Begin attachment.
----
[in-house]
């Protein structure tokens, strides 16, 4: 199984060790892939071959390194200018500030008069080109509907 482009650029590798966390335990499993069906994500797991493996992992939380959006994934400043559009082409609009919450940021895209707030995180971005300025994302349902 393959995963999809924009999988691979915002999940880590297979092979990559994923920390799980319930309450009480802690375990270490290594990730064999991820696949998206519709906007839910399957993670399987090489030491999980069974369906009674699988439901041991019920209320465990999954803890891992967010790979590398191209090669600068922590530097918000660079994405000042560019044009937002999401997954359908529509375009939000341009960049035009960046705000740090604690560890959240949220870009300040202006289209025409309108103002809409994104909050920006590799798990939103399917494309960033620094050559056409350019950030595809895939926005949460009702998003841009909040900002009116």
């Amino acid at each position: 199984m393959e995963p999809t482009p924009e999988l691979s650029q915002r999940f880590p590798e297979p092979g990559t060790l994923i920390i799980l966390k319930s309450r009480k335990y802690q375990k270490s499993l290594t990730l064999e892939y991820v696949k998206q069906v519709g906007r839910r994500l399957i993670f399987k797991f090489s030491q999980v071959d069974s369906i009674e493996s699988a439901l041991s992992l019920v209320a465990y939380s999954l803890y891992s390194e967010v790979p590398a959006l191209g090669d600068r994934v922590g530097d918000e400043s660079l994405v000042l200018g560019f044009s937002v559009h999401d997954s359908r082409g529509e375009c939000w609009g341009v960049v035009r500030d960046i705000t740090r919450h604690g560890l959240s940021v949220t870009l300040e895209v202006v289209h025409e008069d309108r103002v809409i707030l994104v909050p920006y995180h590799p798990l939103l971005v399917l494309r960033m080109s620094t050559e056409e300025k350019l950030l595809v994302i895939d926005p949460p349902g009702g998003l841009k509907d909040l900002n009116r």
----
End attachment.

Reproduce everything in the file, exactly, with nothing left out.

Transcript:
[in-house]
């Protein structure tokens, strides 16, 4: 199984060790892939071959390194200018500030008069080109509907 482009650029590798966390335990499993069906994500797991493996992992939380959006994934400043559009082409609009919450940021895209707030995180971005300025994302349902 393959995963999809924009999988691979915002999940880590297979092979990559994923920390799980319930309450009480802690375990270490290594990730064999991820696949998206519709906007839910399957993670399987090489030491999980069974369906009674699988439901041991019920209320465990999954803890891992967010790979590398191209090669600068922590530097918000660079994405000042560019044009937002999401997954359908529509375009939000341009960049035009960046705000740090604690560890959240949220870009300040202006289209025409309108103002809409994104909050920006590799798990939103399917494309960033620094050559056409350019950030595809895939926005949460009702998003841009909040900002009116």
């Amino acid at each position: 199984m393959e995963p999809t482009p924009e999988l691979s650029q915002r999940f880590p590798e297979p092979g990559t060790l994923i920390i799980l966390k319930s309450r009480k335990y802690q375990k270490s499993l290594t990730l064999e892939y991820v696949k998206q069906v519709g906007r839910r994500l399957i993670f399987k797991f090489s030491q999980v071959d069974s369906i009674e493996s699988a439901l041991s992992l019920v209320a465990y939380s999954l803890y891992s390194e967010v790979p590398a959006l191209g090669d600068r994934v922590g530097d918000e400043s660079l994405v000042l200018g560019f044009s937002v559009h999401d997954s359908r082409g529509e375009c939000w609009g341009v960049v035009r500030d960046i705000t740090r919450h604690g560890l959240s940021v949220t870009l300040e895209v202006v289209h025409e008069d309108r103002v809409i707030l994104v909050p920006y995180h590799p798990l939103l971005v399917l494309r960033m080109s620094t050559e056409e300025k350019l950030l595809v994302i895939d926005p949460p349902g009702g998003l841009k509907d909040l900002n009116r």